I’ve found the book advertised in Philadelphia in 1769 along with other “LITTLE BOOKS, Adorned with a great Variety of PICTURES, calculated for the Improvement and Amusement of Children.”

Hugh Gaine published his own edition of Goody Two-Shoes in New York in 1775. Because people now expected children’s books to have pictures, that meant commissioning new woodblocks. The photo above shows one of two surviving blocks from this edition, sold by Heritage Auctions from the Justin G. Schiller collection in 2020.

A century ago some studies credited Isaiah Thomas as the first to publish the book in America, but Thomas’s edition appeared in 1787 and followed at least three other American editions.

Berganza has more to say about the storytelling and influence of Goody Two-Shoes, and Wilbur Macey Stone’s 1939 study in the American Antiquarian Society Proceedings can be downloaded here.

Thursday, September 21, 2023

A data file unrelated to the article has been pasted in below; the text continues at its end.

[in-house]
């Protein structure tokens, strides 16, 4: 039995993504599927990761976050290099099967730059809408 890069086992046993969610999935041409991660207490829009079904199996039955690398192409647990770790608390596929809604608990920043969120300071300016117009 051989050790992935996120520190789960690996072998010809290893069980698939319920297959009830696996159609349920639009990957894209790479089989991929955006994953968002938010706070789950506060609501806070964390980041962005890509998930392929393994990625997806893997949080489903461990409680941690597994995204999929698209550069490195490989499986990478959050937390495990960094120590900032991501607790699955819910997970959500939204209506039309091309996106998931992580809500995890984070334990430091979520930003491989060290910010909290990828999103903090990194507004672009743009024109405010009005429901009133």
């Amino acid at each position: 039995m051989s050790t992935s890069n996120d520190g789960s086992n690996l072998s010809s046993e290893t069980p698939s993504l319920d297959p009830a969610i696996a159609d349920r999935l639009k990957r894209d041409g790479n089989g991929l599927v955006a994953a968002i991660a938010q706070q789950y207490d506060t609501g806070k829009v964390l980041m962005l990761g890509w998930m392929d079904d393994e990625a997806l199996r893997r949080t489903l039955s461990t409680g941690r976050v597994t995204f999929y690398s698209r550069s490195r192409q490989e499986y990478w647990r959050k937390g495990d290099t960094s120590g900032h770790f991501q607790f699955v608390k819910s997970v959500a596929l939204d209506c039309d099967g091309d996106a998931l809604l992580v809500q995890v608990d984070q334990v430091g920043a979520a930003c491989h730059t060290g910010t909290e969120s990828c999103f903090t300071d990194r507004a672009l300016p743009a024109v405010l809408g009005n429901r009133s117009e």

Informed Discussion of Peter Faneuil and His Legacy

This month the Boston Globe published Brian MacQuarrie’s article, many months in the making, about Peter Faneuil, the Atlantic slave economy, and what that might mean for Boston’s Faneuil Hall.

It’s a long and thoughtful article, presenting recent primary-source research and including many voices. The web version includes animated maps.

I hadn’t known this:
A 2021 survey suggested that Bostonians support renaming the hall, with 51 percent in favor, 36 percent opposed, and 12 percent undecided or declining to answer, according to the MassINC Polling Group. Black voters overwhelmingly backed the change, while white voters were nearly evenly split.
Of course, support for renaming would probably divide if people were asked about different possibilities instead of a generic change. But the minority strongly opposed to renaming are certainly overrepresented in this article’s comments section.

I wrote a series of postings about the name of Faneuil Hall back in 2020 (starting here), and in June reported on the site’s exhibit about slavery in Revolutionary Boston. My thinking, including the value of visible iconoclasm and highighting the many people involved in the building, hasn’t changed.